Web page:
Ice skating outdoors during the winter months can be exhilarating and fun. But taking to the ice outside can be dangerous. So, if you plan on ice skating outside this winter, consider five tips to help you have a fun and safe time.
1. Bundle up
If you aren’t dressed appropriately while ice skating outside, you could be putting yourself at risk for developing hypothermia.
Dress in layers to help prevent hypothermia and to keep you warm and comfortable.
Another way to reduce your risk of developing hypothermia is to avoid wearing clothes made from cotton, since cotton lets your body heat escape.
2. Eat a good meal
Ice skating requires a lot of energy. To keep your energy up, eat a good quality meal.
Be sure to include complex carbohydrates, such as pasta and quinoa in your pre-skating meal. Also, include some fresh fruits and lean protein and veggies, such as apples, bananas, chicken, turkey, broccoli, and spinach.
These foods can also help boost your energy levels and avoid fatigue while ice skating outside.
3. Practice falling
Ice skating and falling go hand in hand.
Since falling is inevitable, learning how to land on the ice correctly can minimize your chances of receiving a serious injury from falling while skating. To fall correctly on the ice lean forward with your hands in front of you and extend your arms and hands to the ice to help break your fall.
Also try to keep your head as elevated as possible while falling to prevent hitting your head on the ice.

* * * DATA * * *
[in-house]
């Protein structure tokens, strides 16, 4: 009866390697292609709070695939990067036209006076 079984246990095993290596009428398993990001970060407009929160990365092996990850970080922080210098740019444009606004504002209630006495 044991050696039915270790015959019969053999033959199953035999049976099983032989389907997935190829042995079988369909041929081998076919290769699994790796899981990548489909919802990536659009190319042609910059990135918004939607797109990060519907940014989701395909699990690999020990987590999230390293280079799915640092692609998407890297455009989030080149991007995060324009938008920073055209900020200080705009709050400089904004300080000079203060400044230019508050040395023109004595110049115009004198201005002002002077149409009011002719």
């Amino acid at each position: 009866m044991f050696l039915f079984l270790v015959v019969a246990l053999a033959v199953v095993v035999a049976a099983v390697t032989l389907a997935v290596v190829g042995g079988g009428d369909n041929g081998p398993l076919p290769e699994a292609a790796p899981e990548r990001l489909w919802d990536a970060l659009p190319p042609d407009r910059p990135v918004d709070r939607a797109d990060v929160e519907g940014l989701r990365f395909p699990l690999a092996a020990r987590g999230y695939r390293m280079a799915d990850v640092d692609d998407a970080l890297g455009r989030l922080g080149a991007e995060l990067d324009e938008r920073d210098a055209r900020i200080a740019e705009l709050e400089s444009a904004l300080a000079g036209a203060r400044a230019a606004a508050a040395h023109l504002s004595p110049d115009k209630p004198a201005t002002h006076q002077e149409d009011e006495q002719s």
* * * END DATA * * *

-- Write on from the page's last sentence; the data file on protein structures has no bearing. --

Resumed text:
And, after a fall, use your hands and knees to slowly get up off the ice.
4. Prepare with exercise
If you’ve planned on ice skating outside months in advance, exercising can help you prepare.
Some exercises to prepare you for your ice skating adventures include leg presses, lunges and squats. These exercises assist in building lower body strength, which can help you balance yourself while ice skating.
5. Stay hydrated
It is important to stay hydrated during any physical activity as intense as ice skating can be. But, it’s even more important to stay hydrated while ice skating because physical activity in the cooler months makes your body use more of its fluid supply to maintain an adequate body temperature.
To stave off dehydration while ice skating, drink one to two eight ounce cups of water at least two hours before getting on the ice.
Also, to avoid dehydration, limit your intake of fruit juices and sports drinks because the sugar and artificial substances that most of these kinds of drinks contain can accelerate fluid loss.
Keep these five essential safety tips in mind before you lace up for an outdoor skating jaunt, and you’ll be able to keep yourself and those around you safer while you’re out on the ice.